Primary Navigation for the CDC Website
CDC en EspaƱol

Family Health

Autumn Tips

Parents: Autumn Tips to Help Keep Your Kids Safe and Healthy

Autumn requires us to make changes in our lifestyle due to weather, school activities, and upcoming holidays. Greet the fall with ways to help keep you and your kids safe and healthy. Take steps to make sure your kids develop healthy habits that will help them now and throughout their lives.


Have an afternoon of food-tasting.

Gather your family together to research at least 3-5 varieties of one type of food (i.e. fruit, vegetable, nut, etc.). Talk about the unique qualities of the food and a little about its history (i.e. when it was discovered, what it is known for, etc). Lead the family in a taste test of the different varieties of the food, or prepare the food several different ways and have everyone choose their favorite. For example, an apple could be prepared as apple snack wedges, applesauce, apple cider, and baked apples. You could also present similar types of vegetables, such as collard greens, spinach, kale, and mustard greens. Talk about differences in their taste. Pick fall favorites, or be adventurous and try new things.

Get Smart with Fruits and Veggies

Recipes: Fruits & Veggies - More MattersTM

Recipe and Meal Planner Guide (NIH)


Be active outdoors and indoors.

Make fall yard work fun. Have kids come up with different ways to pick up leaves or pine cones (i.e. squatting, bending, leaning, stretching, balancing on one foot, etc.). Sing, dance, and explore. Provide kids with rakes and other tools that are kid-sized for comfort and safety. For indoor fun, play board games and computer games that encourage physical activity. Have a song-and-dance talent show. Draw, color, and explore with health in mind. Remember that children and adolescents should get at least 60 minutes and adults should get at least 30 minutes of moderate intensity physical activity most, preferably all, days of the week. Don’t forget to apply sunscreen and insect repellent to protect you and your family from the sun, mosquitoes, and ticks.

Autumn Games and Health Tips for Kids and Parents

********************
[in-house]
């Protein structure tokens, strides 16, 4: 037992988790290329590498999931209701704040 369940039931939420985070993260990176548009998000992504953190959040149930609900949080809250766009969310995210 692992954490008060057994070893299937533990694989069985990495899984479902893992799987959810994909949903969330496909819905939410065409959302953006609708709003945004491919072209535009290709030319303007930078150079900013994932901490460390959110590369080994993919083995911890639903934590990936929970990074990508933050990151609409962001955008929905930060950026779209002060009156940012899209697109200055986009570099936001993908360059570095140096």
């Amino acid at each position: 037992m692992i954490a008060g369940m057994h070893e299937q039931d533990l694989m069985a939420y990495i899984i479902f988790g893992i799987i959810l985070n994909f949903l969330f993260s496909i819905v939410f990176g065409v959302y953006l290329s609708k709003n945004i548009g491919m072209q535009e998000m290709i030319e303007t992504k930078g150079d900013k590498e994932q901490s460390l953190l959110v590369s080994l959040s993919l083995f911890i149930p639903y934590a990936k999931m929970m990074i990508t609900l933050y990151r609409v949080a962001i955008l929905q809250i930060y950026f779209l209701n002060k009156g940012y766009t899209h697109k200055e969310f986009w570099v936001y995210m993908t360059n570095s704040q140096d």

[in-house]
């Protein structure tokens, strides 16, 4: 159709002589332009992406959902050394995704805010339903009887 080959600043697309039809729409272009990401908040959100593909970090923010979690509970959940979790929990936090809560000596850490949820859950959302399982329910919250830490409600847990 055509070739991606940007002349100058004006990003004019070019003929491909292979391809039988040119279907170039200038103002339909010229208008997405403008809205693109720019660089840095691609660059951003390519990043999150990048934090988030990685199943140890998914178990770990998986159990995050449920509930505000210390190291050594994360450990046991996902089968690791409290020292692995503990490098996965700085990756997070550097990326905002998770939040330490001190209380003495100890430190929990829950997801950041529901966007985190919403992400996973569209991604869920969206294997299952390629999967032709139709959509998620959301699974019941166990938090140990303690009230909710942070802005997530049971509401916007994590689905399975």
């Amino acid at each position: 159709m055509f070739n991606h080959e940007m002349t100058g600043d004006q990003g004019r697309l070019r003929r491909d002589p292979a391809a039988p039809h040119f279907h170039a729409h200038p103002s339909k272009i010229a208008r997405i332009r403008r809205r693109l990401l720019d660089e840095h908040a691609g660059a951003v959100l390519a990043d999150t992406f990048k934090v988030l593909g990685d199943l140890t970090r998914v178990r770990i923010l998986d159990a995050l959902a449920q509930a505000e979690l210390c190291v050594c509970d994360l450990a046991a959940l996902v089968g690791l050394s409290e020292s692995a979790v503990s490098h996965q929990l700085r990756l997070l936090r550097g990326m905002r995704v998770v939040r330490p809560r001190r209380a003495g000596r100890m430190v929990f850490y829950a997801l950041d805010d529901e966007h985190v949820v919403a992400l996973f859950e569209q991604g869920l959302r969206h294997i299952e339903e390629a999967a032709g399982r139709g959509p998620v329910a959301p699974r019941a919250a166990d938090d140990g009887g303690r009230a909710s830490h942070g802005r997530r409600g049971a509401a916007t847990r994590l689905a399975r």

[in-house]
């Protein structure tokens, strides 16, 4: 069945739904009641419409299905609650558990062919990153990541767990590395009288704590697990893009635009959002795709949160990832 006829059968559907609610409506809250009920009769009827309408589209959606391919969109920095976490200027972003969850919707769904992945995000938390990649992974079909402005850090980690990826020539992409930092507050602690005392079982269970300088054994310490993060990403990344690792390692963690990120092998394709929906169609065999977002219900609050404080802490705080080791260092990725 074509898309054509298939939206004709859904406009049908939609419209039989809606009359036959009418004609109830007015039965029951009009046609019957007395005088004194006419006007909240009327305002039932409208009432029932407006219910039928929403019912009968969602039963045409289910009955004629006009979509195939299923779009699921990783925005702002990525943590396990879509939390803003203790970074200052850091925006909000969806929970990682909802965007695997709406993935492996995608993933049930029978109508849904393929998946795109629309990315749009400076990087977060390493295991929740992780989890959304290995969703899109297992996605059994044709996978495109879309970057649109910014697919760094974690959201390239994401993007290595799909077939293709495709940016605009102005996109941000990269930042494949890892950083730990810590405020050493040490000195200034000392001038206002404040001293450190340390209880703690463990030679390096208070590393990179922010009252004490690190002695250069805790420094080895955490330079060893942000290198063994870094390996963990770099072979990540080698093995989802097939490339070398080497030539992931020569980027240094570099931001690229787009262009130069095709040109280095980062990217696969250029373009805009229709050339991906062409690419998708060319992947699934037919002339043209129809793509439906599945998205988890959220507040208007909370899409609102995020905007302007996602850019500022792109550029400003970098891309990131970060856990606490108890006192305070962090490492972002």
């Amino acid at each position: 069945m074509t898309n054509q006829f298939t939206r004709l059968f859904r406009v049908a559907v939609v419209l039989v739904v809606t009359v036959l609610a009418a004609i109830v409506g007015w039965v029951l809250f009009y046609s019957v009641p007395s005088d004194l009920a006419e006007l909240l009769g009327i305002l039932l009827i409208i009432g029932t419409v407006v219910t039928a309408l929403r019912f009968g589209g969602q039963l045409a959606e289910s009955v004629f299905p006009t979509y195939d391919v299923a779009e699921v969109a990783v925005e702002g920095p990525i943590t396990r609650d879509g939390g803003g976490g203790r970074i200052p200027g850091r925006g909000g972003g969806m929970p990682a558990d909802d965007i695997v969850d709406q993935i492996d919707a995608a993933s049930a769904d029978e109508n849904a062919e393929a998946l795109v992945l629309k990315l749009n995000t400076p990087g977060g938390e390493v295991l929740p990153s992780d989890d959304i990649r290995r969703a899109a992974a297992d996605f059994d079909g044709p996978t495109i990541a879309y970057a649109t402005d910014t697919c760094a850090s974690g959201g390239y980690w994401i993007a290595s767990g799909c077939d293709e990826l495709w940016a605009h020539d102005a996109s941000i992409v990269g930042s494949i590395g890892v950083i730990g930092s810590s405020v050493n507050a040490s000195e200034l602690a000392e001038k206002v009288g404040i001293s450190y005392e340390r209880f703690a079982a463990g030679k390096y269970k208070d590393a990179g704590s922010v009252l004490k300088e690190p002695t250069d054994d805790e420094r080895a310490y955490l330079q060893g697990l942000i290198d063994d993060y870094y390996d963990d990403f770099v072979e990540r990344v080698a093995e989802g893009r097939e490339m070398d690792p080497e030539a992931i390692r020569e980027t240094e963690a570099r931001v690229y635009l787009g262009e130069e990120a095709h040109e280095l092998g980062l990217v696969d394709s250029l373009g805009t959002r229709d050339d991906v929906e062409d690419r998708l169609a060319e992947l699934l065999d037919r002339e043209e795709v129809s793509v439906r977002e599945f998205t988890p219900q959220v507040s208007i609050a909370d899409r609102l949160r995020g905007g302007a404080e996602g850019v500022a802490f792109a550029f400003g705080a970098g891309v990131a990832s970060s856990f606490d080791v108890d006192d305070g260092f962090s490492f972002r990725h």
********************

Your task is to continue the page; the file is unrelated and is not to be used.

Autumn Tips

Physical Activity for Everyone


Check out your teen’s job.

A job can be very rewarding for a teen as he/she gains hands-on experience, earns extra income, and learns new skills. However, sometimes what’s required for the job is beyond what a teen can handle. In 2005, 54 youth under age 18 died from work-related injuries. It is estimated that approximately 160,000 youth sustain work-related injuries and illnesses each year. Take an active role in your child’s employment, and know the laws. Be alert for signs of fatigue or stress as your child tries to balance the demands of work, school, home, and extracurricular activities.

Young Worker Safety and Health


Check the safety of toys and other products.

Check to see if any of your family’s toys, jewelry, clothing, appliances, furniture, and other products have been recalled due to lead paint or other potential hazards. As you begin thinking about toys and gifts for upcoming events and holidays, make sure they are age-appropriate. Make sure playground equipment is safe. For fall festivals, events, and Halloween, make sure that you take steps to keep kids safe and away from potential dangers.

Halloween Health and Safety Tips

Childhood Lead Exposure

Playground Injuries

Consumer Products Safety Commission (CPSC)


Do as you say.

It’s easy to tell your family what to do. But, it’s even better to show them what to do and how to do it. Start the fall off with healthy habits. Eat healthy, be active, get check-ups, get appropriate vaccinations (including flu), be smoke-free, manage stress, wear seat belts, wash hands, wear helmets, and more. Build and help your kids build healthy relationships and know how to avoid and reduce conflicts.

Tips for a Healthy Life

Child Passenger Safety

Children and Secondhand Smoke Exposure

Choose Respect

Clean Hands Save Lives!

Seasonal Flu


Get involved in school.

When parents and educators work together, safety becomes a lifesaving priority that benefits the entire community. Safety should be on every student’s back to school list. Whether it is by car, bus, bike, or walking, the minute a child leaves their home, safety becomes a concern. Safety is important at school, both in the classroom and during activities. Also, make sure your child knows what to do in an emergency.

Healthy Youth

Safe Youth, Safe Schools

Be Prepared in Every Situation: Website for Kids (DHS)


Start with a healthy pregnancy.

Take steps before pregnancy to help improve your and your unborn baby’s health. Combine the best medical care, healthy behaviors (i.e. being tobacco-free and taking folic acid), strong support, and safe environments at home and at work.

Preconception Care Questions and Answers

Pregnancy Information


PDF symbol This site contains documents in PDF format. You will need Adobe Acrobat Reader to access the file. If you do not have the Acrobat Reader, you may download a free copy from the Adobe Web site.

Content Source: CDC Office of Women’s Health
Page last modified: September 4, 2008
Page last reviewed: September 4, 2008